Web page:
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Get Pregnant, Men Have It Worse: Russian Officials React to Women’s Day

A local firefighter presents flowers to a woman in central Rostov-on-Don on March 8, 2024, International Women's Day. AFP

Women’s Day has been a national holiday in Russia since 1966, but was celebrated for decades before that. It is a festival where Russians pay tribute to all the women in their lives, from mothers and sisters to teachers and colleagues. 

While the United Nations uses International Women’s Day to celebrate gender equality and highlight women’s rights issues, Russian officials and public figures struck a different tone.

The Best Gift For A Woman? Pregnancy

Vitaly Milonov, deputy chairman of the State Duma’s Family Committee, was the architect of Russia’s infamous law against spreading “gay propaganda.” He also has very strong views on what makes women happy.

“I truly believe that the best gift for a woman is a new pregnancy,” he told the Govorit Moskva radio station. 

The lawmaker also warned couples against drinking too much during their romantic evening together to avoid a "drunken conception". Men should instead “be a man” or, failing that, use flowers to seduce their other half. 

President Vladimir Putin echoed Milonov’s views in his Women’s Day Address. “The most important thing for every woman — no matter what career she chooses and what she is able to achieve in it — is family … [and] taking tireless care of children,” he said.

Putin has already declared 2024 “the year of the family,” and promised to implement new measures to reverse Russia’s low birth rate.

Men Have It Worse Than Women

RT chief editor Margarita Simonyan decided to use the day set aside for celebrating women to highlight the expectations placed on men instead. 

“When you are a man, everyone expects you to be responsible,” she said, listing how men are expected to take leadership roles at home and in the workplace, as well as being good in bed and willing to defend their homeland.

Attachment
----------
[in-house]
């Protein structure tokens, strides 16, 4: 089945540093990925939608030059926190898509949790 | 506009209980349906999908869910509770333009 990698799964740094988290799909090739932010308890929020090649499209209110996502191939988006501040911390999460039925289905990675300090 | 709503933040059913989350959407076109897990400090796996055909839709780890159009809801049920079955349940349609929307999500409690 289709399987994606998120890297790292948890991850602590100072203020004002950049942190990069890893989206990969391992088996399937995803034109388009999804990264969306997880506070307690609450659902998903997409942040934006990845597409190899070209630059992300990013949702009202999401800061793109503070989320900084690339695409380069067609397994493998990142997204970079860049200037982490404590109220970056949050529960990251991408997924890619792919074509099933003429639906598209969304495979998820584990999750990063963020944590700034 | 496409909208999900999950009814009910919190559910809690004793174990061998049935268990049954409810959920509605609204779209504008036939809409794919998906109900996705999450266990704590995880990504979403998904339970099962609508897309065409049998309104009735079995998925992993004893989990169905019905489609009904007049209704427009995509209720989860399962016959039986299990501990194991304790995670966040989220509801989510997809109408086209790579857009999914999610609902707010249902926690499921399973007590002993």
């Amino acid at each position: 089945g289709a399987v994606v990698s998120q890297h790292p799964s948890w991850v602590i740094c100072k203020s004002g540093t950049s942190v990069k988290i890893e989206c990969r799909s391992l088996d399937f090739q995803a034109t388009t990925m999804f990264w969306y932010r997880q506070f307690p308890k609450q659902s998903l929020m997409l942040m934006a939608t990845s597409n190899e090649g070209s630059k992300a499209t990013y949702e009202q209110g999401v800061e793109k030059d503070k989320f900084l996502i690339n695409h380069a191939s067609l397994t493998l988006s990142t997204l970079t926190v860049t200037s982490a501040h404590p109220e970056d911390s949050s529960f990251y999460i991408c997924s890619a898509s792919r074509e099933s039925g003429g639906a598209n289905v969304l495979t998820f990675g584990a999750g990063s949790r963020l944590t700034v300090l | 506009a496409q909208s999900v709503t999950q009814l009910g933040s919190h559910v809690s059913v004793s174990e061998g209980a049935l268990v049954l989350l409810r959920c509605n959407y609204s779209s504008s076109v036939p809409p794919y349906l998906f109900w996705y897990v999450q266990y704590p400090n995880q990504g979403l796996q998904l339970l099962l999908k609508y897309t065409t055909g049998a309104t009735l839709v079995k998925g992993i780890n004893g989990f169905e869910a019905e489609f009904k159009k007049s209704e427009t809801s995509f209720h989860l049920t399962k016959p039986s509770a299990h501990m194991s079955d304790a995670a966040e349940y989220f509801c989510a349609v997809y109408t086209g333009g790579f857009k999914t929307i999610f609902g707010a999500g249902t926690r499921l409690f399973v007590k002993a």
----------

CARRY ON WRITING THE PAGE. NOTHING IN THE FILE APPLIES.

“When you’re a woman,” she concluded, “nobody expects that from you. You just do it all silently, and then you go and make borscht.”

Make War, Not Love

Bouquets of flowers are a classic Women’s Day gift, with tulips, roses and acacia being particularly popular choices. 

But Alexander Zhukov, a deputy in the Voronezh City Duma, has other ideas, urging residents to donate to the war instead of buying presents for the women in their lives. “We’ll give flowers to women after our victory,” he said.

Yogurt For Widows

Wives and mothers of mobilized soldiers have emerged as one of the few groups to protest against the war — or at least the poor conditions Russian soldiers face — without incurring a harsh crackdown from the authorities. 

Local officials used the day to publicly pay tribute to these relatives. In Lipetsk and Tula, widows were paid 10,000 rubles ($110). In the Moscow region town of Balashikha, women were offered jobs as dishwashers and paramedics at the Rubin Aviation Corporation, where the monthly salary of 42-47,000 rubles ($463-518) is lower than the regional average of 79,000 rubles ($871).

Other tributes were more bizarre. Vyacheslav Frank, mayor of Barnaul in the Altai region, presented a mother of three children with a yogurt maker after her husband was killed.

Thank You, Putin, For Opening Up All Opportunities to Women

Federation Council Chair Valentina Matviyenko used her speech at the All-Russian Women’s Forum to thank Putin for opening up “all opportunities” in Russia to women.

However, not all opportunities are open to women as Russian law forbids them from working in dozens of careers for health reasons.

The feminist media outlet Kosa quickly pointed out that reality for women in Putin’s Russia is often far less rosy than the picture Matviyenko painted. In the most egregious example, Russia 2017 decriminalized cases of domestic violence that result in “minor harm” like small bruises and superficial wounds.

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